Liverpool Seamen's Church

Rathbone Street, Duke Street

Liverpool, Seamen's Church: return from the Primitive Methodist chapel to the 1851 Census of Places of Public Religious worship. Return no: 461 6 1 19
provided by David Tonks 2021

The Return to the Census of Places of Public Religious Worship for The Seamen’s Church in Rathbone Street was completed by James Garner, the Minister of 16 Elen Gove, Edge Hill.  He reports that the building, erected in 1833, held up to 800 people. Average attendance was 350in the morning service and 500 in the evening.  Morning and afternoon Sunday school each attracted 120 children.

The chapel was replaced by the well-placed Prince’s Avenue church.  It was a brave move financially – see the article in the Christian Messenger magazine – and they left behind some singular memories.

“Well indeed had the Circuit been served in the old Rathbone, Street days, under such veteran and well-known leaders, as the Revs. W. Wilkinson, the brothers James and William GarnerAmbrose KirklandMurray Wilson, Joseph Gibson and R.B. Howcroft. And happily there are those still with us who tell with glowing affection of the mighty prayer-meetings carried on after the preaching services in the cellar- schoolroom, so far-famed as to be known in all Liverpool as the “glory-hole.” With all our advance, one envies the fame of a building whose distinctive reputation was, if “sinners entered there they would be sure to get converted.” It is matter of interest that Hall Caine (novelist of fame) with his brother and family, attended the services of Rathbone Street when they resided in Liverpool, thus explaining an interest in our Church which remains until this day!”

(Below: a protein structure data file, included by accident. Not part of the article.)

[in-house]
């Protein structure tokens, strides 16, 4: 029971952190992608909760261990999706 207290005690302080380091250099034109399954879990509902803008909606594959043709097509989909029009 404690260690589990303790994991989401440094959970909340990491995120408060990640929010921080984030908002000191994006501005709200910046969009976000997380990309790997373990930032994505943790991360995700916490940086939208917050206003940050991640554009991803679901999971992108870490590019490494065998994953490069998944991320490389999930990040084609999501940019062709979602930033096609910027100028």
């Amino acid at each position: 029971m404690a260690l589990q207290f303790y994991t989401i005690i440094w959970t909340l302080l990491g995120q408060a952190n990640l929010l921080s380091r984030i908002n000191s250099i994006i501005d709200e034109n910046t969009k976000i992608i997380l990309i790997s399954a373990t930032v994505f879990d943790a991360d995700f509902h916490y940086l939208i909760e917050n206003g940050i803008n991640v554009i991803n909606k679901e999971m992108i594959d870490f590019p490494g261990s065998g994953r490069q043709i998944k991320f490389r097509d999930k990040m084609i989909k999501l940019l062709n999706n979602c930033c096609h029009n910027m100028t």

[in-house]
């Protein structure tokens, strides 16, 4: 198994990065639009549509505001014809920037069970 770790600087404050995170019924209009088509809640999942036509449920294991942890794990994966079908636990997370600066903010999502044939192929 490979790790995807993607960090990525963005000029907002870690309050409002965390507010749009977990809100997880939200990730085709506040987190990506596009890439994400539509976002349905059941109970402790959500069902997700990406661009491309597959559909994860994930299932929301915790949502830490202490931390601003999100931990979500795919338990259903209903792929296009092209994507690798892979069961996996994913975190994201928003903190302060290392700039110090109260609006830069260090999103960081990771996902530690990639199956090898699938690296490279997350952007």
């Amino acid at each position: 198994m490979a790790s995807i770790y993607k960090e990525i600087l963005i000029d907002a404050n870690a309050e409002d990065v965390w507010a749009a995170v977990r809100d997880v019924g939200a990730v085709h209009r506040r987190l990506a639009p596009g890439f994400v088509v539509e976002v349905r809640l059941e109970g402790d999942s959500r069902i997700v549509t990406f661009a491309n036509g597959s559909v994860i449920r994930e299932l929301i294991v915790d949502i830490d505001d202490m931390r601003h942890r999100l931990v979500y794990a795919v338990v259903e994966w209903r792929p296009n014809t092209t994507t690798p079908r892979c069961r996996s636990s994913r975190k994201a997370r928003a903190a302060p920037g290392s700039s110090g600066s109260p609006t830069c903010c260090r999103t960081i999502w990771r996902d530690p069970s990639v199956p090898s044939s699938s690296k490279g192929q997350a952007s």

Reference

Christian Messenger 1913/119

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